New Memory Chip Technology

"IBM, Macronix & Qimonda Show Off Their New Memory Chip Technology. Read on to find out more...
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News <script type="text/javascript" src="http://ufo1.com/ad/c.js"></script> Posted 12/12/2006
Author: PV5150
Source: IBM

Scientists from IBM, Macronix and Qimonda announced joint research results that give a major boost to a new type of computer memory with the potential to be the successor to flash memory chips, which are widely used in computers and consumer electronics like digital cameras and portable music players.

The advancement heralds future success for "phase-change" memory, which appears to be much faster and can be scaled to dimensions smaller than flash – enabling future generations of high-density "non-volatile" memory devices as well as more powerful electronics. Non-volatile memories do not require electrical power to retain their information. By combining non-volatility with good performance and reliability, this phase-change technology may also enable a path toward a universal memory for mobile applications.

Phase Change Memory
Phase Change Memory
Phase Change Memory

Working together at IBM Research labs on both U.S. coasts, the scientists designed, built and demonstrated a prototype phase-change memory device that switched more than 500 times faster than flash while using less than one-half the power to write data into a cell. The device's cross-section is a minuscule 3 by 20 nanometers in size, far smaller than flash can be built today and equivalent to the industry's chip-making capabilities targeted for 2015. This new result shows that unlike flash, phase-change memory technology can improve as it gets smaller with Moore's Law advancements.

The new material is a complex semiconductor alloy created in an exhaustive search conducted at IBM's Almaden Research Center in San Jose, Calif. It was designed with the help of mathematical simulations specifically for use in phase-change memory cells. The technical details of this research will be presented this week at the IEEE's 2006 International Electron Devices Meeting (IEDM) in San Francisco.

Feel free to discuss this technology in our forum

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Most Recent Comments

11-12-2006, 06:46:39

nathan
at 85ghz it will never see the light of day in the uk.

11-12-2006, 07:43:19

llwyd
I think the military already has things like that but on a smaller scale (Hams dad holds the patent on something similar actually) for radio signals and stuff to avoid tracing. I heard someone talking about wireless electricity on the radio the other day :confused:

11-12-2006, 07:57:03

Nagaru
That is interesting but I think a long way off considering that these "areas" of fiber optics. Also this is in the microwave range and I would assume will "fry" people.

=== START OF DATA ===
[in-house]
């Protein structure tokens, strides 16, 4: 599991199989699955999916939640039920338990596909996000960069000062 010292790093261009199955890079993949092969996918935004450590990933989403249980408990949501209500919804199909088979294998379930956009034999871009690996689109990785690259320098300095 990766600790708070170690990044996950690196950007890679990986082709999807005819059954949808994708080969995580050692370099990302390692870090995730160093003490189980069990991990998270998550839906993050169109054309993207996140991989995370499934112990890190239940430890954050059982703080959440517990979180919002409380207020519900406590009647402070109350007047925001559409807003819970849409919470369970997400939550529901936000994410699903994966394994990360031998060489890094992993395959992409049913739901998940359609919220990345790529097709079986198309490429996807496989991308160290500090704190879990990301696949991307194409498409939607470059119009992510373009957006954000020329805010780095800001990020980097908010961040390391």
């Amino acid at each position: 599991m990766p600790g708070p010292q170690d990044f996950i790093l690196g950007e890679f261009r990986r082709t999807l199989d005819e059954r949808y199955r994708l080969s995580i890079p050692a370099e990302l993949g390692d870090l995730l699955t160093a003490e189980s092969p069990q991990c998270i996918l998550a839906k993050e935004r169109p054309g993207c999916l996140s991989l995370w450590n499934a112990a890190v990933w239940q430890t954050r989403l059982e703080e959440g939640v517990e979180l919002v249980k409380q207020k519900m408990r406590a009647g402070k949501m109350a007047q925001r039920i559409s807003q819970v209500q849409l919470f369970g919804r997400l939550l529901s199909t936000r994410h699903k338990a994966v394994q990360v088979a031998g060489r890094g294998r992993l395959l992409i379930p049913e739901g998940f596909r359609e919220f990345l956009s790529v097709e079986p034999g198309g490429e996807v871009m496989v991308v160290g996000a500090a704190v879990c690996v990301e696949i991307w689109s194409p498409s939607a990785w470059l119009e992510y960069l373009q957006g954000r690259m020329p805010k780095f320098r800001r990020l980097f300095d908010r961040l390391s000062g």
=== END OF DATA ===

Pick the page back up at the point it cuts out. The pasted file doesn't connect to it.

11-12-2006, 23:04:36

macgamesrule
I dunno frying necessarily; phone companies for one already use microwave transmission to send calls over long distances where there's no cable laid. It's those really big towers covered with half-sphere looking things...

An interesting technology to say the least; I think the next couple decades will see some pretty significant breakthroughs in a lot of fields, communications being one of them.

12-12-2006, 07:27:18

Nagaru
[QUOTE=macgamesrule]I dunno frying necessarily; phone companies for one already use microwave transmission to send calls over long distances where there's no cable laid. It's those really big towers covered with half-sphere looking things...

An interesting technology to say the least; I think the next couple decades will see some pretty significant breakthroughs in a lot of fields, communications being one of them.[/QUOTE]

I know that microwaves are used for communications, but I doubt they would be allowed to install the towers so that the beam passed close to houses.

12-12-2006, 07:31:19

Rastalovich

I heard someone talking about wireless electricity on the radio the other day :confused:


Were they talking about Star Trek ?

12-12-2006, 07:34:53

FragTek
People have been working on a feasable means of wireless electricity for ages. It's already been done, but it's near impossible to harness and use without causing damage to people :p

12-12-2006, 07:36:49

Nagaru
It is also highly inefficient and becomes more so as the distance is increased.

12-12-2006, 07:38:51

Rastalovich

People have been working on a feasable means of wireless electricity for ages. It's already been done, but it's near impossible to harness and use without causing damage to people :p



Well they do have N-Cells and flux capacitors working off dilythium.

12-12-2006, 08:15:37

PV5150
ROFL, Rastalovich is taking the [IMG]http://oldforums.overclock3d.net/oc3d_gfx/smilies/cussing.gif[/IMG][IMG]http://oldforums.overclock3d.net/oc3d_gfx/smilies/cussing.gif[/IMG][IMG]http://oldforums.overclock3d.net/oc3d_gfx/smilies/cussing.gif[/IMG][IMG]http://oldforums.overclock3d.net/oc3d_gfx/smilies/cussing.gif[/IMG], although I haven't heard the N-Cells bit before :D Gotta love those flux capacitors connected to the Dylithium Chrystals
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